|Viktor Yanukovich has made a comeback since winning an allegedly rigged election in 2004 [EPA]
Viktor Yanukovych, a former prime minister, has made a comeback in Ukrainian politics after being labelled a Kremlin stooge when he initially won an allegedly rigged election in 2004.
Born on July 9, 1950 to a working class family in the Donetsk coal-mining region, Yanukovych is a native Russian speaker and a mechanical engineer by training.
He had a turbulent youth, including two spells in prison for violent offences, which were erased from his record in 1978.
He began his working life as a transport executive in the coal-mining industry, reaching senior managerial posts. He became governor of Donetsk Region in 1997.
Yanukovych became prominent in national politics in 2002 when the-then president Leonid Kuchma named him as prime minister.
Yanukovych was cast as the political villain in 2004, after he was congratulated prematurely by Russia in an election international observers said was rigged.
He made a comeback in 2006 when Viktor Yushchenko, the-then president, appointed him prime minister after "Orange" parties failed to form a coalition.
But he left office after those parties beat his Regions Party and its allies in a snap 2007 election.
Although his Party of the Regions has an alliance with the Kremlin's United Russia party, Yanukovych has been careful since 2004 to avoid appearing too close to Russia.
He says he favours a strong, independent, neutral Ukraine.
"I have done everything to stop this madness for the past five years," Yanukovych said in a recent television interview.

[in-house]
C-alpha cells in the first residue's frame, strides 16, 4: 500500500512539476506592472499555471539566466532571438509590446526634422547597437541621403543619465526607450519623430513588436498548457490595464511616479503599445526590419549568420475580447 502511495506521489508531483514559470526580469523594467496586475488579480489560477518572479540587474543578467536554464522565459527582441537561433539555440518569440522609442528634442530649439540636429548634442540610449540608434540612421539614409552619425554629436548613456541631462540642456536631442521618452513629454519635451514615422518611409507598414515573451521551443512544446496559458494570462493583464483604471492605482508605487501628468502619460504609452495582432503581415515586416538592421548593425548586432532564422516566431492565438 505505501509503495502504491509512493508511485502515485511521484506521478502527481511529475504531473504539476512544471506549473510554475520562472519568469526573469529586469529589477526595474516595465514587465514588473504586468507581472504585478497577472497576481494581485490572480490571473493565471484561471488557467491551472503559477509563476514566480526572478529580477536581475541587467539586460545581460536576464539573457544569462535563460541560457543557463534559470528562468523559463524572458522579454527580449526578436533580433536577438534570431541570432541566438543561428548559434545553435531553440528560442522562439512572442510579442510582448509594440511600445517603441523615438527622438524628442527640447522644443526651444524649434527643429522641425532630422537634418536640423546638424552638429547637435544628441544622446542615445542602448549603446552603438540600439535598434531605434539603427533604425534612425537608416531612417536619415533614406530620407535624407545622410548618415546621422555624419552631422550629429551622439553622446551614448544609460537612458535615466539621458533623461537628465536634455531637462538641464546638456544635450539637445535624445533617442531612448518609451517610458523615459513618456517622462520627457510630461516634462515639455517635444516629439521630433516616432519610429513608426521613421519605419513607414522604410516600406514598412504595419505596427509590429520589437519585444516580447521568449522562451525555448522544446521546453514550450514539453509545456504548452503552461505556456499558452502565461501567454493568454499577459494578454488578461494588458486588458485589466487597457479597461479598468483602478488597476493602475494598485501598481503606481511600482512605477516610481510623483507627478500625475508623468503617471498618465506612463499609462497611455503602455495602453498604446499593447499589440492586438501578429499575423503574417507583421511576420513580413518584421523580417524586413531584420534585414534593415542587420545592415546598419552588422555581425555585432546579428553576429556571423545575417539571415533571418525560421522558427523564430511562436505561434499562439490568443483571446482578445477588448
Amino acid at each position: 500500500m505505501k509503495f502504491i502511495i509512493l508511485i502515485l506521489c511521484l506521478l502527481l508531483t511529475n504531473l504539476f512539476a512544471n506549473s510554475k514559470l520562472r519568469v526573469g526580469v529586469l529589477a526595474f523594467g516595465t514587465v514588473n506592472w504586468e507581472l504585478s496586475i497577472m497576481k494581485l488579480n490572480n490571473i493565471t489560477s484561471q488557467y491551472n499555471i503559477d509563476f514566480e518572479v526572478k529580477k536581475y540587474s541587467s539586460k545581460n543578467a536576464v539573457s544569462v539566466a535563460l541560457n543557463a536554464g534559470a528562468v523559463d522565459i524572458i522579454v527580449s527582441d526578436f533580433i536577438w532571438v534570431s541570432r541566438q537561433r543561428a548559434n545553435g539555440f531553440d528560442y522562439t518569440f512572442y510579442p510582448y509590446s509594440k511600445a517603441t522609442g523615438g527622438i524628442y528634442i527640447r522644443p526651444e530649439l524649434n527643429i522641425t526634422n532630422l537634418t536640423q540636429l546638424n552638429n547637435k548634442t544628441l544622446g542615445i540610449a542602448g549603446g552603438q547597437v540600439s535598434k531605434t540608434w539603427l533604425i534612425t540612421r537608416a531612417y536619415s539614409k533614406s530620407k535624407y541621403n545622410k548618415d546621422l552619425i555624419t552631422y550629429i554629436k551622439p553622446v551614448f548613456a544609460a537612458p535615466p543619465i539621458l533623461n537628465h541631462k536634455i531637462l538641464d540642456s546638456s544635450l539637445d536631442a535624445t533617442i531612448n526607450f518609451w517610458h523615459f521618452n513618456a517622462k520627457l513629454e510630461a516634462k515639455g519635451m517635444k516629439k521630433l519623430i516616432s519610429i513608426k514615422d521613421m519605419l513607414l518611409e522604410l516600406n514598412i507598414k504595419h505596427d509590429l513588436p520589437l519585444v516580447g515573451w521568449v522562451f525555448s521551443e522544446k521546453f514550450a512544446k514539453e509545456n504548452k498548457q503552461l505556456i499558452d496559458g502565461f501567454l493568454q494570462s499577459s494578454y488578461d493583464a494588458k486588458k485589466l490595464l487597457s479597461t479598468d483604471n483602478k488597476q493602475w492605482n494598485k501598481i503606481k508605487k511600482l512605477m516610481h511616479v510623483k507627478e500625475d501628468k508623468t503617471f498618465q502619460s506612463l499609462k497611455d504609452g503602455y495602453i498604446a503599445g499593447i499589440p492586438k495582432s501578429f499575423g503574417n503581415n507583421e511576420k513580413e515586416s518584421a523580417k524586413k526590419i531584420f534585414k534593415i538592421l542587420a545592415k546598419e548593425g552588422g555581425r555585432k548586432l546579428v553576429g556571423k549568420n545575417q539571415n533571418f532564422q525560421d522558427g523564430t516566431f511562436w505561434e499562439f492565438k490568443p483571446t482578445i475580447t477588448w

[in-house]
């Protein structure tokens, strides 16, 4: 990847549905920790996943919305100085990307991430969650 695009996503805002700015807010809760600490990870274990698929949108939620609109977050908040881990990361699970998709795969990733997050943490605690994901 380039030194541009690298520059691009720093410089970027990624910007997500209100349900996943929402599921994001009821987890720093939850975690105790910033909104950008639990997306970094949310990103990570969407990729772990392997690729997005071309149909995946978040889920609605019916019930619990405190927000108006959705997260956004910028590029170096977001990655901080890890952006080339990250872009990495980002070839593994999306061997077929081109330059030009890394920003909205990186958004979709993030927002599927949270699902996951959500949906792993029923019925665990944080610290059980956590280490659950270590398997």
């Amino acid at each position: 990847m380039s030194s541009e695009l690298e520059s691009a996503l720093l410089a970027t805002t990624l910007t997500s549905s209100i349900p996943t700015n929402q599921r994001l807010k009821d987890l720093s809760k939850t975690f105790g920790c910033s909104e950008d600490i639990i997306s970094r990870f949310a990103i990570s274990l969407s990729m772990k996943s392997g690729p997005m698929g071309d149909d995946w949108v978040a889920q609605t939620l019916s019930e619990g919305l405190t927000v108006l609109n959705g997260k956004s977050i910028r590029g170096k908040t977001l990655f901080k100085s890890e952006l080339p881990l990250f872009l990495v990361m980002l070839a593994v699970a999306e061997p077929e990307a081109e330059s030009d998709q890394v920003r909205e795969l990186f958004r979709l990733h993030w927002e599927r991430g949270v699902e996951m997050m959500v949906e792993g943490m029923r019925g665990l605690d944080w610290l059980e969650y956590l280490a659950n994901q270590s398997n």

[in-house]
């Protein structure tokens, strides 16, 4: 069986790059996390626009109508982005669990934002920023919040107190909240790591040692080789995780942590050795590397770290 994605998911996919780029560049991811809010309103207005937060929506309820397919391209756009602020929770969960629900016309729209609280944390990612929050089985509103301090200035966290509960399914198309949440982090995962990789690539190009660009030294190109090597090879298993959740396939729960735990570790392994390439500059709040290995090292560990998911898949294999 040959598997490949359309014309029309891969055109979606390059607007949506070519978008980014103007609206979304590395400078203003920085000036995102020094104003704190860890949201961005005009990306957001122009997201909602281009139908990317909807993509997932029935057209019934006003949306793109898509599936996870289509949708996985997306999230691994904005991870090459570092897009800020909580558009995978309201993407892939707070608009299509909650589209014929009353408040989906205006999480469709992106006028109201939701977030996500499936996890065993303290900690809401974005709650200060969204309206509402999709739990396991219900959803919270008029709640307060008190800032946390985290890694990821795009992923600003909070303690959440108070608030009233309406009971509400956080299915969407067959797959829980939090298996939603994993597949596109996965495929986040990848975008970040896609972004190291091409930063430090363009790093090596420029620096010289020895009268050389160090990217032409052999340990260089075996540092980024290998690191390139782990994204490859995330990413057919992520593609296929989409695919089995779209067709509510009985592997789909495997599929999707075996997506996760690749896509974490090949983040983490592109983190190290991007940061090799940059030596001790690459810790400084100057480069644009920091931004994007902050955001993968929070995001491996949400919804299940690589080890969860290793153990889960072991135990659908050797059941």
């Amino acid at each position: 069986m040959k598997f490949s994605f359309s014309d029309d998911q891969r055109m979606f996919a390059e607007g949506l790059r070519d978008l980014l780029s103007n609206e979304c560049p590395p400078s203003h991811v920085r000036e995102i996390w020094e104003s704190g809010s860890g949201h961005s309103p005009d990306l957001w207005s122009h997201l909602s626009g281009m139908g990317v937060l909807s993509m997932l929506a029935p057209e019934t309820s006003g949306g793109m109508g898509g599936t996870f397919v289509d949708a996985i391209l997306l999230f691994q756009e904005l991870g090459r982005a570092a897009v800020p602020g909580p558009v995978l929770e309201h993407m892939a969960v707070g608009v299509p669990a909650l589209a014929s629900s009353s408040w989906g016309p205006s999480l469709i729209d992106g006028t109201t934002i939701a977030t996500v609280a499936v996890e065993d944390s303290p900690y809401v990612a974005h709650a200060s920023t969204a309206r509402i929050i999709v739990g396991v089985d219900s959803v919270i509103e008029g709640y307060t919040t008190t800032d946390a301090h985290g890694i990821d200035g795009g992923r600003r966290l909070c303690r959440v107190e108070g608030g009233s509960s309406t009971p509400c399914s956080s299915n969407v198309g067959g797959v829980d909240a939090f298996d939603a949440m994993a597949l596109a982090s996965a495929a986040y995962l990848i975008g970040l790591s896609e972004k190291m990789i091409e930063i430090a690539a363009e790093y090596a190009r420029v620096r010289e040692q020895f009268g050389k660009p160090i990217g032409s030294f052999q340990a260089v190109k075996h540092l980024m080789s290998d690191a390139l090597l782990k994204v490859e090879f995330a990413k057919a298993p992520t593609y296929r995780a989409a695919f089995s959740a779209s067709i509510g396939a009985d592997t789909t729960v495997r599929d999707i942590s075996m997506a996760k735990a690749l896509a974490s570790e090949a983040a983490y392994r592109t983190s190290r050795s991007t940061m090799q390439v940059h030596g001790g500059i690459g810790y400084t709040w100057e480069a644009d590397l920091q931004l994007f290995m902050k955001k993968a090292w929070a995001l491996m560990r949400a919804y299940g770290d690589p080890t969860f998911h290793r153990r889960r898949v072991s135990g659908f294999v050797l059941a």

"The aim of the so-called Orange Revolution... was to weaken Russia but not to strengthen our state."
Fight against poverty
Yanukovych has dismissed Ukraine's membership of the Nato military alliance, but has also called for Ukraine to improve relations with the European Union.
The 59-year-old has campaigned under the slogan "There is a leader, there is a state," and has struck a chord with voters by berating Yushchenko and Yulia Tymoshenko, his rival, for ignoring the people.
"I think we should unite to fight against crisis and poverty," he said in early 2010. "The utter poverty of millions of Ukrainians is the real enemy of Ukraine."
He has promised to correct what he terms the mistakes of the past five years, which have seen repeated rows with Russia over energy supplies and a deep economic crisis.
The turnaround in fortunes for Yanukovych has been helped by political deadlock in Kiev which has frustrated the EU and Russia.
His campaign has also been helped by US political consultant Paul Manafort, whose business partner helped manage John McCain's 2008 presidential campaign.
He has received support from the party of Vladimir Putin, the Russian prime minister, attending a party congress in St Petersburg last year.